Research suggests that some resistance genes for the disease failed to transfer to new varieties during breeding
In an effort to improve clubroot resistance, new research suggests breeders tap into an old cultivar with fighting powers many commercial canola crops are likely without.
The cultivar, called ECD 04, contains clubroot-resistant genes likely lost when breeders created new canola varieties, suggests research from Alberta Agriculture.
They found that when breeders used ECD 04 to create a cultivar called Mendel, it’s possible that some critical clubroot-resistant genes didn’t transfer over.
Mendel has been used to create many of today’s commercial varieties, which means they would also likely be without those important genes, said Rudolph Fredua-Agyeman, a research scientist with the pest surveillance branch at Alberta Agriculture.
“During breeding, you cross one plant to the other and then you do several more cycles of breeding,” he said. “So, it’s possible the genes got lost in that process and I think that’s what the research finding points to.”
Fredua-Agyeman and his research team tested strains of clubroot in crops derived from ECD 04, Mendel and other commercial varieties. They found that ECD 04 was entirely resistant to clubroot, while Mendel and the commercial varieties failed to hold up as well.
“If you use the Mendel resistance, you only get resistance to the old strains of clubroot,” he said. “Some people are using the rutabaga resistance, and that’s only resisting some of the new strains. But if you go back to ECD 04, you are getting resistance to all the old strains and all the new strains. It means resistance from ECD 04 is strong enough against all the pathogens of clubroot.”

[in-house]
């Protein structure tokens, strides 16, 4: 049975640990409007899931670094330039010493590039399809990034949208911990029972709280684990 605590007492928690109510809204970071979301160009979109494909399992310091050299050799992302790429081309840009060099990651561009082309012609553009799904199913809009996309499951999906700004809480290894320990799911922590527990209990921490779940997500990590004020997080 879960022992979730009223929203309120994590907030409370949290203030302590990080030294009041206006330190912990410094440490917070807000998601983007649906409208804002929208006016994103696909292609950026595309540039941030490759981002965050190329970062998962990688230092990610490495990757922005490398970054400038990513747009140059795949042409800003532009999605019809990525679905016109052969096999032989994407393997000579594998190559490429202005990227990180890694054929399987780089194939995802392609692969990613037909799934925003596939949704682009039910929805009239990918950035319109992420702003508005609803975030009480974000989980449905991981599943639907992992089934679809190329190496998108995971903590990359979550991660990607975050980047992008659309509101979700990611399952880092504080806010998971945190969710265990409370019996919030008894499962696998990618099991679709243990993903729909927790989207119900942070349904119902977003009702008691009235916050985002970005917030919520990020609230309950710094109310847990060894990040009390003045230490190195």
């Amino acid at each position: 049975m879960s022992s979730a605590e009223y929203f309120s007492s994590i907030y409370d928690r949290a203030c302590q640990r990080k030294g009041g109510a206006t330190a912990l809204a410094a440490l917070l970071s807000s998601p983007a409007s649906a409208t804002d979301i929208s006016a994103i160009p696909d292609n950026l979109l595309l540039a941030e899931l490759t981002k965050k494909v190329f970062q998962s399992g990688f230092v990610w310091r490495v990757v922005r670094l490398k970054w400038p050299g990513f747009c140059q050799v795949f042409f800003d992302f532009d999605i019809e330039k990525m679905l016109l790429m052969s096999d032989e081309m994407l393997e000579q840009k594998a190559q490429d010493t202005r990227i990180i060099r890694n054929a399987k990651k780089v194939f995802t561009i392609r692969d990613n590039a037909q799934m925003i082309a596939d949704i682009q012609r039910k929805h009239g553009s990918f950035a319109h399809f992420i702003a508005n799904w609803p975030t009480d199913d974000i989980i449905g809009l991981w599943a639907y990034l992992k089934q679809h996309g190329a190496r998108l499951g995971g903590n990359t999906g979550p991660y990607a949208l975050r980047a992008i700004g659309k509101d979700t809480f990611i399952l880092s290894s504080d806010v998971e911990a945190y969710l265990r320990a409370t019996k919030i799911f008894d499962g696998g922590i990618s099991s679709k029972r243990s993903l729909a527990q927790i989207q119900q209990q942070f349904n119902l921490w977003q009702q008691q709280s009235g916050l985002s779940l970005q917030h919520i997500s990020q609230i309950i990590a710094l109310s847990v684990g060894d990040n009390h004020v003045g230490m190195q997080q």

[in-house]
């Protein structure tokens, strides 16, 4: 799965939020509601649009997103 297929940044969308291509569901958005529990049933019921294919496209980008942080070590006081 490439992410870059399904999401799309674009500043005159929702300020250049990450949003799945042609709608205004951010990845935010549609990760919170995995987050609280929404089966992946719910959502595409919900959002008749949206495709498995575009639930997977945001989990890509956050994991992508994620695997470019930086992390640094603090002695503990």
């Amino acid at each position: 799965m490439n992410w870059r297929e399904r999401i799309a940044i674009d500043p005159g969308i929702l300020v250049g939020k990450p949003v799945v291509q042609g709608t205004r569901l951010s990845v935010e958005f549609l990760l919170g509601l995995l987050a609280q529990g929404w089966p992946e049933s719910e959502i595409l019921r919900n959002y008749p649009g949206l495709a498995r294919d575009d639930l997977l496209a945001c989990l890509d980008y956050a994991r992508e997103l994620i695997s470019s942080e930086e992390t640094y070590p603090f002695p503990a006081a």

The findings, he said, suggest it might be best for breeders to go back and use ECD 04 when they’re creating new commercial varieties.
“There’s hope for the canola industry because of this new finding,” he said. “The resistance that we thought was lost has been there all along. The problem is we lost it because at the time we couldn’t track it, but now there are scientific ways of tracking this gene.”
The finding adds another tool to help in the fight against clubroot, said Stephen Strelkov, a University of Alberta professor in the department of agricultural, food and nutritional sciences. Strelkov has been conducting research to figure out where clubroot is spreading and how the pathogen is changing.
His research has recently found 12 new clubroot strains that are affecting farms in Alberta. There are now 103 fields in the province that are no longer as resistant to clubroot as they once were, he said.
“It’s definitely of concern. Genetic resistance is by far our most effective and important clubroot management tool.”
However, he said it’s important farmers follow proper management practices to improve resistance. This includes longer crop rotations, less tillage and the sanitization of equipment. It’s expected new resistant varieties will be available within 10 years.
“Lots of things are changing in a big hurry and we need to get farmers up to speed on what’s going on and how they can best handle the problems,” said John Guelly, a farmer in Westlock and director with the Alberta Canola Producers C ommission.
“There’s definitely more tools every day but, as far as a silver bullet to get rid of our diseases, I don’t think that’s realistic. It’s a lot more than one or two tools; it’s using all of those tools together.”
Fredua-Agyeman said his research team plans to test 55 different types of germplasm to find other sources of resistance not found in ECD 04.